Working alongside her friends, she kept quiet, unlike her normal energetic self. They in turn refrained from commenting yet a mutual recognition of unasked and unanswered questions left the air charged. They glanced at her with concern and whispered amongst each other, unaware that their shared desire to help was interpreted as malicious gossip.
She narrowed her eyes in anger. How dare they judge her? As she stood to gather supplies, a neighbor’s dog, drenched from an enthusiastic adventure in the lake, shook its coat inches away. The sudden water shocked and startled her. Without hesitation, she lashed out, both in tongue and body, and the dog, tail tucked, ran from the kick it had received.
A terrible silence surrounded her as faces turned and eyes widened at such a shocking display of violence. They seemed frozen in their thoughts as she stood breathing heavily, fearful of what lay ahead and knowing that there was no hope for a renewal of the life she had known. A hand gently touched her shoulder, and she quickly spun inches away from the face of the village master. He spoke gently soothing words, and led her away from the town center.
He had encountered such rash and unexpected actions before in his own life and he felt pity for this young woman whom he was responsible for. Together they walked far from prying eyes and as they did, he encouraged her in the ways of the village, living with the cares of others in mind and pursing peace. She knew he truly desired to help, yet could not move beyond what had happened to her.
Whilst conversing with the village master, she was struck by an idea. What if she was not in the wrong? She had been tricked. She had been betrayed. She had been wronged. What she was experiencing, this form of isolation was the sole responsibility of he who had betrayed her. This brought a superficial form of peace, one which carried with it bitterness and hate at its root, waiting for the moment to bloom into a consuming drive which directs the heart and mind of those who welcome it. Its embers fanned into flame by these questions and, along with it, deceit grew into a burning necessity. She forced a smile on her face and nodded pleasantly, affirming the village master all the while anger began to simmer beneath.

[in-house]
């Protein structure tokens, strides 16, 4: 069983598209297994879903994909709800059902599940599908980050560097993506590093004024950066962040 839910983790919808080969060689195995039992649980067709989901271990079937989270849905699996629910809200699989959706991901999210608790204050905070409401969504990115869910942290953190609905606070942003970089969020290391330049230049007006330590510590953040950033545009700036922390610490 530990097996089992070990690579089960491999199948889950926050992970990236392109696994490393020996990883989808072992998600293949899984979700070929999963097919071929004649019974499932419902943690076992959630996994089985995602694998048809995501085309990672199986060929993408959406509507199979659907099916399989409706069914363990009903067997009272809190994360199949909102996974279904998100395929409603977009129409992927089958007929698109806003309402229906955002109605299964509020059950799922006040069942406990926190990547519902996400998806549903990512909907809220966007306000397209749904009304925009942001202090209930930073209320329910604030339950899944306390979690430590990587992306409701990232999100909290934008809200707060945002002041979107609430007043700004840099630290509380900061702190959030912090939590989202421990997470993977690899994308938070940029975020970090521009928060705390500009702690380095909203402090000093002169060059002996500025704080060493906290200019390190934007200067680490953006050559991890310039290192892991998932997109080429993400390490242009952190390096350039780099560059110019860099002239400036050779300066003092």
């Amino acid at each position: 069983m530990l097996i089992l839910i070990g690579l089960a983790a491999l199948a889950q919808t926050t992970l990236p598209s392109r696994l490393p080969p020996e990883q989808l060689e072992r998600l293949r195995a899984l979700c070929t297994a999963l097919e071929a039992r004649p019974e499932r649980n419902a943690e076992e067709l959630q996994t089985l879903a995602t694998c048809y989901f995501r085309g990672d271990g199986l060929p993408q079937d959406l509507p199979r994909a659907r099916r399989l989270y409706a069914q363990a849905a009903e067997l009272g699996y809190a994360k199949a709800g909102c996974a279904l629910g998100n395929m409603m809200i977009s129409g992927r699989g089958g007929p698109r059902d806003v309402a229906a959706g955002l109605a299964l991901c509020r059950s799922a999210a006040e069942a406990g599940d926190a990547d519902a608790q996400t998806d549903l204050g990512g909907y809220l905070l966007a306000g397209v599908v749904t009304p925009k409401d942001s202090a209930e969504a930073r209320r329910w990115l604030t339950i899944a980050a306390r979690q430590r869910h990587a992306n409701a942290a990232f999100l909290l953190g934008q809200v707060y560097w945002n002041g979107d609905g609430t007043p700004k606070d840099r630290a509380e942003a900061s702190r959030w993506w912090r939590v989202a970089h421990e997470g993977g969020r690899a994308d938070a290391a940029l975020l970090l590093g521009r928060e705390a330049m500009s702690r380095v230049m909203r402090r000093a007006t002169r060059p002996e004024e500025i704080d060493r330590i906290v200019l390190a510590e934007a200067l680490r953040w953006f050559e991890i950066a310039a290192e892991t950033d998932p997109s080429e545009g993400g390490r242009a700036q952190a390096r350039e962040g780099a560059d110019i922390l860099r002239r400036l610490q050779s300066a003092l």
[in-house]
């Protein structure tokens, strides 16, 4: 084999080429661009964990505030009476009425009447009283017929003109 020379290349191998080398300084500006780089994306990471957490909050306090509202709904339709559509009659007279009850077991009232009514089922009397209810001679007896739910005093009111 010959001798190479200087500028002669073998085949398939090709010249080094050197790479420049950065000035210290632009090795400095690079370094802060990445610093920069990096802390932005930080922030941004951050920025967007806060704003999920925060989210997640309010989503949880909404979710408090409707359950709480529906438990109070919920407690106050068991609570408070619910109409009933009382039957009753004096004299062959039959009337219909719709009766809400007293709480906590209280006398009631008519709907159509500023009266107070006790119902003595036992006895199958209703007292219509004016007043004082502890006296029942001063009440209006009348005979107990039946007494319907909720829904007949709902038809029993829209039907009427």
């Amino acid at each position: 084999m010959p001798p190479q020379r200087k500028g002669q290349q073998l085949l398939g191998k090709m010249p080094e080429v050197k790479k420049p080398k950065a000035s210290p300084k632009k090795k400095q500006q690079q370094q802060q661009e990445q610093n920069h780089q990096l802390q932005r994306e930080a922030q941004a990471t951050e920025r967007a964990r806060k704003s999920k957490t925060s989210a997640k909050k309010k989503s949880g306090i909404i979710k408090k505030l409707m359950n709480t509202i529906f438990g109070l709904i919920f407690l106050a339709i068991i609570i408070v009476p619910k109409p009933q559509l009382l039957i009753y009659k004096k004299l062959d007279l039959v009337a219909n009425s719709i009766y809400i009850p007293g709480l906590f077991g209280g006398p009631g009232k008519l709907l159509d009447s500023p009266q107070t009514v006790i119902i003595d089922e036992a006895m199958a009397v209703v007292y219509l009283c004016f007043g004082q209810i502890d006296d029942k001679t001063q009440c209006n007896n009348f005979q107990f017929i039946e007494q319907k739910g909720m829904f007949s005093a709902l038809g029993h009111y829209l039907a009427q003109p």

As the days turned to weeks and the seasons changed, life continued within the village; the community, the harmony, and the joy they found in each other flourished for all but one. She lived a dual life, working and participating in silence as she raged within.
It began slowly, the outward manifestations of her inner battles. Her face, once marked by its smile full of hope was now marred by a continual snarl, unwilling to relinquish the hurt of her past. Her voice was filled with sharpness and her words bit with a scalding ache. Her work was done with little pride or expertise. To a knowing eye, her actions expressed a deep rooted malcontent and a potentially dangerous suppression of emotions.
The village master kept a close eye on her, yet he knew not how to confront nor correct her accelerating downward spiral into a darkness from which few escape.